deconsolidation and outsourcing
Companies regularly announce securitisation transactions
(e.g. Chargeurs with its inventories, Odeon with its box office revenues) or
real-estate leasebacks (e.g. Fiat, Capio, the Swedish leading hospitals operator).
These are merely the logical extension of the discounted bills and leasing deals
of an earlier generation. Companies have always sought to reduce the size of
their balance sheets and to back financing with specific assets in order, theoretically,
to reduce their cost. This trend is becoming more pronounced. Some companies
go so far as to outsource all their manufacturing (see Alcatel/Flextronics deal).
Here is how the evolution of asset deconsolidation might look:
1 The principle
Transactions at each end of the spectrum above are relatively straightforward, while securitisation and leasebacks often use more complex formulas.
2 Accounting treatment
The arrangement is simple in its principle, but less so in how contracts are drawn up so that assets are truly taken off the balance sheet. Indeed, accounting rules have quickly caught up and now demand a restatement of transactions that are mere window-dressing, with the assets having to be reinstated on the balance sheet and debt booked accordingly. Discounted bills and leasing deals have long been restated in consolidated accounts. So a game of cat and mouse has arisen between companies, who attempt deconsolidating financing, and the guardians of accounting standards, who try to separate the wheat from the chaff. As regulations currently stand, the principles are as follows:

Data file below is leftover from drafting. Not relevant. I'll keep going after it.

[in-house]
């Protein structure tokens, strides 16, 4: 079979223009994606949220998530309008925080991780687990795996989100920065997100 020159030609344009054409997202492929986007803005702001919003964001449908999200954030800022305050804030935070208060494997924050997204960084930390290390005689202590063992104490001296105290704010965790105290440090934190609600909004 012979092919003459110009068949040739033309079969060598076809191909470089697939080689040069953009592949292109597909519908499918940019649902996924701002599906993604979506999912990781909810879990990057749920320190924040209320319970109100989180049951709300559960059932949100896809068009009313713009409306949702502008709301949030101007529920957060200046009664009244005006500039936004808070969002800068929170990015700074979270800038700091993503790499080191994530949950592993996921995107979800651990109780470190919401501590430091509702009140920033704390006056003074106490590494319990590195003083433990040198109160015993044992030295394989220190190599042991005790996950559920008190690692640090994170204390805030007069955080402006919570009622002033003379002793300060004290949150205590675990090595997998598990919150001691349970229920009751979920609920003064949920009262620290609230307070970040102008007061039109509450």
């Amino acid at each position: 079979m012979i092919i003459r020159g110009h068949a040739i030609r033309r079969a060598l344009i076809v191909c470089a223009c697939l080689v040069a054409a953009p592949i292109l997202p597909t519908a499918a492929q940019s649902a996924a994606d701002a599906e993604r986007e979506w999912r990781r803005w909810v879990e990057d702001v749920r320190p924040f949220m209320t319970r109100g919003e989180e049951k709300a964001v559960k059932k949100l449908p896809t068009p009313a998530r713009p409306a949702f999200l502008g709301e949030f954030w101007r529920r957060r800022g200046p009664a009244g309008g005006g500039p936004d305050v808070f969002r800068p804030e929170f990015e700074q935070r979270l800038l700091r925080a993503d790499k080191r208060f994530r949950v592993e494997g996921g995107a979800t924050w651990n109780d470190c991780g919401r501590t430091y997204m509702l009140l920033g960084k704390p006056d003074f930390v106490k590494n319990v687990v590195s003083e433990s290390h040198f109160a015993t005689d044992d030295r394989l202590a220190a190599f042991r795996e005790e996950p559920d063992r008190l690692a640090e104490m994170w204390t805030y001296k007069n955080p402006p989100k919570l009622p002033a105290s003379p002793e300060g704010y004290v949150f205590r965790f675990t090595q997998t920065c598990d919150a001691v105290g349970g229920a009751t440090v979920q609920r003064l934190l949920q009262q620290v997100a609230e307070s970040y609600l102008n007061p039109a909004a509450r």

IFRS rules are quite strict and offer very little latitude.
US GAAP is significantly more flexible in terms of asset deconsolidation.
3 Financial analysis
Such deals often have complicated effects on the accounts, the most obvious ones being as follows:
- It reduces assets;
- It reduces net debt;
- It generally lowers EBITDA and EBIT, as lease payments cover both the cost of financing and asset depreciation. Some structures, such as synthetic leases, help lower this negative impact considerably, by limiting the leasing payments almost to the cost of financing; the asset must then be bought back at the end of the contract at a price close to the current price. These can be thought of as a simple carrying transaction.